Fasciocutaneous perforator flaps are associated with better cosmesis and have lower donor site morbidity than muscle flaps. They represent an excellent option for prophylactic soft tissue transfer.
In the salvage setting, especially in the presence of infection, local rotational muscle flaps or free muscle flaps are a better choice.
The medial gastrocnemius muscle flap remains an excellent choice for salvage of wound problems that occur in the postoperative setting.
If a wound problem extends proximal to the tibial tubercle and patellar tendon, or in the presence of a very large area of skin necrosis about the knee, a free muscle flap is the best choice.
Distally based anterolateral thigh perforator flaps are not a good choice in patients with prior knee replacement, because the inflow via the superior lateral genicular artery may have been compromised.
Successful outcomes after total knee arthroplasty (TKA) depend on rapid and uncomplicated wound healing. Problems in achieving this milestone may result, at a minimum, in delayed rehabilitation and in other cases may contribute to failure of the TKA. Whereas up to 20% of patients experience some type of wound problem, the rate of serious problems that require reoperation is less than 0.5%. Factors that may be associated with poor wound healing were reviewed in Chapter 36 . Even if all efforts are made before, during, and after the TKA to reduce the risk of soft tissue problems, situations will occasionally occur that require additional soft tissue procedures.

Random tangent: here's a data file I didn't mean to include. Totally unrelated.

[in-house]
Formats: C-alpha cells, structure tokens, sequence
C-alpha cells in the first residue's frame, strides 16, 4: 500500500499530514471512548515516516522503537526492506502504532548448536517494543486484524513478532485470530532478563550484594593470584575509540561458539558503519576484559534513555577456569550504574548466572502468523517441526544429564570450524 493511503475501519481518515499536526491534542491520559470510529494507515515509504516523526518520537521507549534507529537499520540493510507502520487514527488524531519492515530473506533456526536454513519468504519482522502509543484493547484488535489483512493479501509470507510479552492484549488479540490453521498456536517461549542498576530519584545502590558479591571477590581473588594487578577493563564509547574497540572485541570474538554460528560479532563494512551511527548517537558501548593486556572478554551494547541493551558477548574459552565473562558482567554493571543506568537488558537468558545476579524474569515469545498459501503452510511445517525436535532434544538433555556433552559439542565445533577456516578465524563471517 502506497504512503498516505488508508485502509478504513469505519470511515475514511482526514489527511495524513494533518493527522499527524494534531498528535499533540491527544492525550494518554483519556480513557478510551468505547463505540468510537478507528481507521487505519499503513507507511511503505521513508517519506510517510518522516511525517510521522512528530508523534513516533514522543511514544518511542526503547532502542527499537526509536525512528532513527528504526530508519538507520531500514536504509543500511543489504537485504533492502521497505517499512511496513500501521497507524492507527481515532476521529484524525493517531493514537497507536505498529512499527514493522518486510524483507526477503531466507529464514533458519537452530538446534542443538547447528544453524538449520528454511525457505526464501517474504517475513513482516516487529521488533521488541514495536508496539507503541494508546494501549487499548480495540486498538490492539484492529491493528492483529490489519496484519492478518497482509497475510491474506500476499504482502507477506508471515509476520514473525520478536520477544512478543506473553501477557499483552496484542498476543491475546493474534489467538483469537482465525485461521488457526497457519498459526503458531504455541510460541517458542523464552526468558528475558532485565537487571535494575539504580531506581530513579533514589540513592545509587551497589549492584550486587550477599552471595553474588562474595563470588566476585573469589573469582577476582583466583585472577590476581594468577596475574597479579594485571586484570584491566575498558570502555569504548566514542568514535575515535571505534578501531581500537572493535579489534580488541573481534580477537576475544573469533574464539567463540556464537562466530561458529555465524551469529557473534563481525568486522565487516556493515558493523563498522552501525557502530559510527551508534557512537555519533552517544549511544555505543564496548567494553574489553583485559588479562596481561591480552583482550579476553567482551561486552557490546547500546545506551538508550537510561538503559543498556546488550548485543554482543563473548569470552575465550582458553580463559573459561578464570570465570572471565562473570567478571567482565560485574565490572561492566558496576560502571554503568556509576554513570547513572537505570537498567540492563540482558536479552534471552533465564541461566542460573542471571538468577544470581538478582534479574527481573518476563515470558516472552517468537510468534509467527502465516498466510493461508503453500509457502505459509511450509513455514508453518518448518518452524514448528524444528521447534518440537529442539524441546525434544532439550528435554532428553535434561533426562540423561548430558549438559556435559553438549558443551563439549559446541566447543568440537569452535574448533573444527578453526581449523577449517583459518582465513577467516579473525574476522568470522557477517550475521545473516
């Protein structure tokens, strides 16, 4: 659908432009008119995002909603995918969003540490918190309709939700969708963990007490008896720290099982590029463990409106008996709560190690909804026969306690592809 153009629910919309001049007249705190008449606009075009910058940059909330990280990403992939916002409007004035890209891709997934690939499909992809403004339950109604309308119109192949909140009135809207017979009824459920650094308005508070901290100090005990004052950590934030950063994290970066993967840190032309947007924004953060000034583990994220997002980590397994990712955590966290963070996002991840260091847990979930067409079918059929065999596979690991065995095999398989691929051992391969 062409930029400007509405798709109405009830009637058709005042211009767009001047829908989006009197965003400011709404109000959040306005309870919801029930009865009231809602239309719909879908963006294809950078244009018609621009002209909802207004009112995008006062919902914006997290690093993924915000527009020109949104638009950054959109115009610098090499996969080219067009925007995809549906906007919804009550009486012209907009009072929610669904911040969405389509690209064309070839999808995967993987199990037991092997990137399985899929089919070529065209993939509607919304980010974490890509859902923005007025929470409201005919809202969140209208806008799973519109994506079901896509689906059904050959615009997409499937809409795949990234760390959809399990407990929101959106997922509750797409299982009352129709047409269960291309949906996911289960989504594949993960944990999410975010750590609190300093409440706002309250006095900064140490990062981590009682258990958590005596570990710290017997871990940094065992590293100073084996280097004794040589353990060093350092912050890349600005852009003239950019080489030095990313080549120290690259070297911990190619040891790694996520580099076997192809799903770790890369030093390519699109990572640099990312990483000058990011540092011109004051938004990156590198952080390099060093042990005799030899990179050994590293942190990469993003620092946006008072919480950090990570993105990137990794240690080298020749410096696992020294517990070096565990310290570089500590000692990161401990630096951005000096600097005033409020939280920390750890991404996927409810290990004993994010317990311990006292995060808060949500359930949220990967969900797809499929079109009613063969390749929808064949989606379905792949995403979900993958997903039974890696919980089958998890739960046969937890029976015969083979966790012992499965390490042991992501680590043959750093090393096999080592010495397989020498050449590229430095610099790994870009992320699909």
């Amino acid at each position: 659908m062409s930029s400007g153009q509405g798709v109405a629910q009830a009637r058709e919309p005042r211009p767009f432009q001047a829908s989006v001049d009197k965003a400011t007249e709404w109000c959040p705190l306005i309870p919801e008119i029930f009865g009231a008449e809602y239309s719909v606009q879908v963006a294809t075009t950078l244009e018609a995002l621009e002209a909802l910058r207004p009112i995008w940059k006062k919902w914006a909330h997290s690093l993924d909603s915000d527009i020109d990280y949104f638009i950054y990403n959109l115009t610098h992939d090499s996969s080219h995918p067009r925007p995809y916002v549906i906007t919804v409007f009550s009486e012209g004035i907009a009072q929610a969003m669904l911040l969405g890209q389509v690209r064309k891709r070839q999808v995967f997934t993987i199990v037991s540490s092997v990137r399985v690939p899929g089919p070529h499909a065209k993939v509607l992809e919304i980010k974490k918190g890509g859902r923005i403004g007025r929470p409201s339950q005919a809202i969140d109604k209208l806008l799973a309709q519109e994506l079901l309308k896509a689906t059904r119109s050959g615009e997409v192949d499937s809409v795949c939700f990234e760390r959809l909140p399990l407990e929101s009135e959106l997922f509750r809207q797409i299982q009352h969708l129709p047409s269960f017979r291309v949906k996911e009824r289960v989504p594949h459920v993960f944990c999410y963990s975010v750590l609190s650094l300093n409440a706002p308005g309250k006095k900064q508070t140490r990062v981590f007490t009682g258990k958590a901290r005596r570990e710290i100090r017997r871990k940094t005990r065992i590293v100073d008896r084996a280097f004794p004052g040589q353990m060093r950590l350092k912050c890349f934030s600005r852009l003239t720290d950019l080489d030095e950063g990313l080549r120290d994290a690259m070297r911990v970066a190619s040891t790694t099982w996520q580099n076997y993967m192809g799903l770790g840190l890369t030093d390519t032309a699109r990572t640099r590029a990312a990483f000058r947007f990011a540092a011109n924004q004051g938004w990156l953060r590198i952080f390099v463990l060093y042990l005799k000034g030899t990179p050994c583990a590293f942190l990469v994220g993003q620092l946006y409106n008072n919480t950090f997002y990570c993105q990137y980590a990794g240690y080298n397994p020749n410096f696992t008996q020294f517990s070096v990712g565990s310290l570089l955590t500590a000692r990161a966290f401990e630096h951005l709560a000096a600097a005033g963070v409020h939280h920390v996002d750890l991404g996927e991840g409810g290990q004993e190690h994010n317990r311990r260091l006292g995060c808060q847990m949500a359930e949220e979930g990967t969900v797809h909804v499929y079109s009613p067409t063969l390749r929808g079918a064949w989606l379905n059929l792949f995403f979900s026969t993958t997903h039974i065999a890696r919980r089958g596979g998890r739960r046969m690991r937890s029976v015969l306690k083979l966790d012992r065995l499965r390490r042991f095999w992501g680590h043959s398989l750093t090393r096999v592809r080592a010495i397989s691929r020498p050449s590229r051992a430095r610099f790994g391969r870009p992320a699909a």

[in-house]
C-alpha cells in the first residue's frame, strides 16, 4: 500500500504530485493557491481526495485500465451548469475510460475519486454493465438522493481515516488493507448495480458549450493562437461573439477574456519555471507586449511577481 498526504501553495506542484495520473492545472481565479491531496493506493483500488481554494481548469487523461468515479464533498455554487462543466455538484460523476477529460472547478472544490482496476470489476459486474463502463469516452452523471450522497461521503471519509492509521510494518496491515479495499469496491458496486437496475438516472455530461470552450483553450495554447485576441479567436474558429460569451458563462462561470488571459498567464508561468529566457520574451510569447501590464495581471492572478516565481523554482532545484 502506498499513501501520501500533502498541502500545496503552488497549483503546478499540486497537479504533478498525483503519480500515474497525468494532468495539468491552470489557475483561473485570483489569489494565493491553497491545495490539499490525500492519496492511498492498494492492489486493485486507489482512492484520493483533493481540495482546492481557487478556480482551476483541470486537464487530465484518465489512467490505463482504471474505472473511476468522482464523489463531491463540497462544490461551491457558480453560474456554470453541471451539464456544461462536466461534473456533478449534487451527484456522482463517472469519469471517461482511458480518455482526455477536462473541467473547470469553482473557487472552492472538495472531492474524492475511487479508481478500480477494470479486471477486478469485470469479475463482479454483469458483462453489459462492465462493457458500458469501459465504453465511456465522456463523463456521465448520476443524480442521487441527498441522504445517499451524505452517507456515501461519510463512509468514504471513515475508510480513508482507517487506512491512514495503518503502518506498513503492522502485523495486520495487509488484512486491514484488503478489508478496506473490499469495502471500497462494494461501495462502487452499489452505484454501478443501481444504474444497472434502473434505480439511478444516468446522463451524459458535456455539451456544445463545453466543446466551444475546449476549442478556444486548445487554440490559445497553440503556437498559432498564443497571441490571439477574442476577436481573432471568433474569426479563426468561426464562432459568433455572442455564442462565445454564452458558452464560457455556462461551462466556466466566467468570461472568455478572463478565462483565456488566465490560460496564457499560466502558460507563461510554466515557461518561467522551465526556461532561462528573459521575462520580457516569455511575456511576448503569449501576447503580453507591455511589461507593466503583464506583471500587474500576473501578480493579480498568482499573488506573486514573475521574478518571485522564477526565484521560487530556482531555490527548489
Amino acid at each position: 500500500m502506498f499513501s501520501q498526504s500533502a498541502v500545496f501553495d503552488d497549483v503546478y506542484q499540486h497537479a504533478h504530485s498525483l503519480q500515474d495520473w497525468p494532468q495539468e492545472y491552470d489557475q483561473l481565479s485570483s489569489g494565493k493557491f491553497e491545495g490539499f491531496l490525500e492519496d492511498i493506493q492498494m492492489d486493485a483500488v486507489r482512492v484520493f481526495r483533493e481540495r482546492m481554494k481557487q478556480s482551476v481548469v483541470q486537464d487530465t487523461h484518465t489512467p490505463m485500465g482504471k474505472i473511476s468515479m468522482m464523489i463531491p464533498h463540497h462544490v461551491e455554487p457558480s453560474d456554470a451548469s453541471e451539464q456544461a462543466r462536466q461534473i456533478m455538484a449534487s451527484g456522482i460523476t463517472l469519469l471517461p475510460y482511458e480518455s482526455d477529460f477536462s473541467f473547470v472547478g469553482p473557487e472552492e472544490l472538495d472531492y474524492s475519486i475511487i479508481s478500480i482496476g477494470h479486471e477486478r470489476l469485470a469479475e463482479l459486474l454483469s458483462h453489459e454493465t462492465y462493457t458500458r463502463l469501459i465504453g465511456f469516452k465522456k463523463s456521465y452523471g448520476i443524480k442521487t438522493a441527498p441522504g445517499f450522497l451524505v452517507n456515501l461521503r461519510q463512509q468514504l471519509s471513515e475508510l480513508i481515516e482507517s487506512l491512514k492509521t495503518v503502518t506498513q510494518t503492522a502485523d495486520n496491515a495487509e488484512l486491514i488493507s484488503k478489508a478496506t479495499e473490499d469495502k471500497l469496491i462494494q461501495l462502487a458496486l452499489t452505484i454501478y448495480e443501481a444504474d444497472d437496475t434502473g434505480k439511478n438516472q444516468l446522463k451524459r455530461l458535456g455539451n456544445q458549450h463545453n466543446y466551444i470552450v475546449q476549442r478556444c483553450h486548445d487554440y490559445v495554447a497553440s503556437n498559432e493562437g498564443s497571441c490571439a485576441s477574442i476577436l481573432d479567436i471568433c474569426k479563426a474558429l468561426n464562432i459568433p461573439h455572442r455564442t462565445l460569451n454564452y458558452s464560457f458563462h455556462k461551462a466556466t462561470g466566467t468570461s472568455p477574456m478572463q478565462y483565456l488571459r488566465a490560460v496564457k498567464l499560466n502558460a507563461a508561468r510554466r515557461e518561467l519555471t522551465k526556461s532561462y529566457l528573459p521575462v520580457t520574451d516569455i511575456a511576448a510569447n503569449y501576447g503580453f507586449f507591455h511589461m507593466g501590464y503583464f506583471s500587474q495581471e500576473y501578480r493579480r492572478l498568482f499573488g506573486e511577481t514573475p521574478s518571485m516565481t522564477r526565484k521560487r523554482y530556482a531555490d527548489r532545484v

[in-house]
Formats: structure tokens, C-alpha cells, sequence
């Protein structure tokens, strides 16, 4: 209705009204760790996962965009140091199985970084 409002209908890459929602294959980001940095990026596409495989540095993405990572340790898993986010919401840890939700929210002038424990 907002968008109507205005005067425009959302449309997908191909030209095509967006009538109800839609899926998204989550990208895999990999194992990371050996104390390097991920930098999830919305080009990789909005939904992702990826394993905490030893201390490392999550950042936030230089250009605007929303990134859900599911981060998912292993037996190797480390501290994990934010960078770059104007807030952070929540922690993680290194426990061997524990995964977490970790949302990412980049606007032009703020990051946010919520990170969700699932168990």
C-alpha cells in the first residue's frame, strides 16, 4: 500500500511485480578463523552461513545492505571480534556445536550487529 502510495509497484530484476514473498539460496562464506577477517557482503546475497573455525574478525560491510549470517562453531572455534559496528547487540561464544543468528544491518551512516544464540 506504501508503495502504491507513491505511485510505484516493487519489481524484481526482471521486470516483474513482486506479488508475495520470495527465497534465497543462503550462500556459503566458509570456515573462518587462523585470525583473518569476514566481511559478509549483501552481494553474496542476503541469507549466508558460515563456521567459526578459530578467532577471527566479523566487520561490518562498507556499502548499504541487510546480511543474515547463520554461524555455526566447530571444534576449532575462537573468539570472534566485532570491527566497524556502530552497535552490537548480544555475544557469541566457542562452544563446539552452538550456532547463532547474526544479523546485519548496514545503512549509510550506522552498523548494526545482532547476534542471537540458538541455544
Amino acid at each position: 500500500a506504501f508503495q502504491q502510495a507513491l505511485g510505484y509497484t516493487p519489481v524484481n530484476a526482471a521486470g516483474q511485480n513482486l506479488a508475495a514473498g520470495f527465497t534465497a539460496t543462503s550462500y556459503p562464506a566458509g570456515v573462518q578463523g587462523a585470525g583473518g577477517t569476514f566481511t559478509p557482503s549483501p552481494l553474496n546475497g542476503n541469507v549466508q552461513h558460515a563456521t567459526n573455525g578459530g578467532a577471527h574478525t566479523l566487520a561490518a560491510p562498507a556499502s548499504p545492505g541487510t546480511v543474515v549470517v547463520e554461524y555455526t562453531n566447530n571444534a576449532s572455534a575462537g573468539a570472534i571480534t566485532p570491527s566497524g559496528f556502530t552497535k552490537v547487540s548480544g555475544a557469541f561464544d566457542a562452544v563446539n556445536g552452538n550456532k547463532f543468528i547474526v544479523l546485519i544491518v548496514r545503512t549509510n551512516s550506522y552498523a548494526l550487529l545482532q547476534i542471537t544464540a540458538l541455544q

Whether these circumstances arise intraoperatively or postoperatively, soft tissue transfer procedures that are performed either concomitant with the TKA or days to weeks later are considered salvage procedures. In distinction, soft tissue transfers that are performed weeks to months before the knee surgery are considered prophylactic procedures. Recent work has suggested that these prophylactic procedures are associated with better results, most likely because of a reduction in the risk of infection, the provision of a pliable soft tissue envelope, and minimal impact on rehabilitation after the knee surgery. When a flap that was transferred prophylactically is mobilized at the time of TKA, postoperative range of motion (ROM) and physical therapy may need no or only minimal changes compared with standard rehabilitation protocols. On the other hand, when a salvage flap is required, prolonged periods of bed rest or immobilization may be needed and can seriously affect the functional results of the TKA. In this chapter, soft tissue transfers that may be used either prophylactically or in the salvage setting are reviewed.